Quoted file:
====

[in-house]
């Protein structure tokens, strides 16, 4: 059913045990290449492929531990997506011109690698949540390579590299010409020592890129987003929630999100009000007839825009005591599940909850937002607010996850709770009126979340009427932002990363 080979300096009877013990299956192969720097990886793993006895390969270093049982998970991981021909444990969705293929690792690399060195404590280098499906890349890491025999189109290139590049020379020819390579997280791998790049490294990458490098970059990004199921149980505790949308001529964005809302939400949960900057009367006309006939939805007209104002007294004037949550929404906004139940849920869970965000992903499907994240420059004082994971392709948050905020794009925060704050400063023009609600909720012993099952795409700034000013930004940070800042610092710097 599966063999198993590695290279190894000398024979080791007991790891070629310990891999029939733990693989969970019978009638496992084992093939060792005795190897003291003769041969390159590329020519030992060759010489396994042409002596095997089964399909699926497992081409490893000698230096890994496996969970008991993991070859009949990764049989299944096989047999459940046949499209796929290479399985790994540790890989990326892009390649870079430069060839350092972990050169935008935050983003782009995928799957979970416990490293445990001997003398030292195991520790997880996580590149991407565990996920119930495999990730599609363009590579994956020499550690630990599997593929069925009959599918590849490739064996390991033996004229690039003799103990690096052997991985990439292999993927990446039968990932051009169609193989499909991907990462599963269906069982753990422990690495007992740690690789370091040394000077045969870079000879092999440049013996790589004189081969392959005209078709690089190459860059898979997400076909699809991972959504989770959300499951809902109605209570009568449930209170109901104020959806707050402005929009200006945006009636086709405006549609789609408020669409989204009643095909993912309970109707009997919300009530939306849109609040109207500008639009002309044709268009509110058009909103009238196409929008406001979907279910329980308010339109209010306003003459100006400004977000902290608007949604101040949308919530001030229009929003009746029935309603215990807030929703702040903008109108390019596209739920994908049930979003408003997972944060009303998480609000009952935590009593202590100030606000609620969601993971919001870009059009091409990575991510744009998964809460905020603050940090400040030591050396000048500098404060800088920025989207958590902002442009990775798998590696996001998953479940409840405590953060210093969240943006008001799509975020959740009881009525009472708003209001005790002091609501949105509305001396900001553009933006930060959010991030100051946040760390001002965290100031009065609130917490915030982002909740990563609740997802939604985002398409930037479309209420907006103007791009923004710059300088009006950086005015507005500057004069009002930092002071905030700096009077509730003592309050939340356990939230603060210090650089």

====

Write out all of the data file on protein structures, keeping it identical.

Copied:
[in-house]
């Protein structure tokens, strides 16, 4: 059913045990290449492929531990997506011109690698949540390579590299010409020592890129987003929630999100009000007839825009005591599940909850937002607010996850709770009126979340009427932002990363 080979300096009877013990299956192969720097990886793993006895390969270093049982998970991981021909444990969705293929690792690399060195404590280098499906890349890491025999189109290139590049020379020819390579997280791998790049490294990458490098970059990004199921149980505790949308001529964005809302939400949960900057009367006309006939939805007209104002007294004037949550929404906004139940849920869970965000992903499907994240420059004082994971392709948050905020794009925060704050400063023009609600909720012993099952795409700034000013930004940070800042610092710097 599966063999198993590695290279190894000398024979080791007991790891070629310990891999029939733990693989969970019978009638496992084992093939060792005795190897003291003769041969390159590329020519030992060759010489396994042409002596095997089964399909699926497992081409490893000698230096890994496996969970008991993991070859009949990764049989299944096989047999459940046949499209796929290479399985790994540790890989990326892009390649870079430069060839350092972990050169935008935050983003782009995928799957979970416990490293445990001997003398030292195991520790997880996580590149991407565990996920119930495999990730599609363009590579994956020499550690630990599997593929069925009959599918590849490739064996390991033996004229690039003799103990690096052997991985990439292999993927990446039968990932051009169609193989499909991907990462599963269906069982753990422990690495007992740690690789370091040394000077045969870079000879092999440049013996790589004189081969392959005209078709690089190459860059898979997400076909699809991972959504989770959300499951809902109605209570009568449930209170109901104020959806707050402005929009200006945006009636086709405006549609789609408020669409989204009643095909993912309970109707009997919300009530939306849109609040109207500008639009002309044709268009509110058009909103009238196409929008406001979907279910329980308010339109209010306003003459100006400004977000902290608007949604101040949308919530001030229009929003009746029935309603215990807030929703702040903008109108390019596209739920994908049930979003408003997972944060009303998480609000009952935590009593202590100030606000609620969601993971919001870009059009091409990575991510744009998964809460905020603050940090400040030591050396000048500098404060800088920025989207958590902002442009990775798998590696996001998953479940409840405590953060210093969240943006008001799509975020959740009881009525009472708003209001005790002091609501949105509305001396900001553009933006930060959010991030100051946040760390001002965290100031009065609130917490915030982002909740990563609740997802939604985002398409930037479309209420907006103007791009923004710059300088009006950086005015507005500057004069009002930092002071905030700096009077509730003592309050939340356990939230603060210090650089």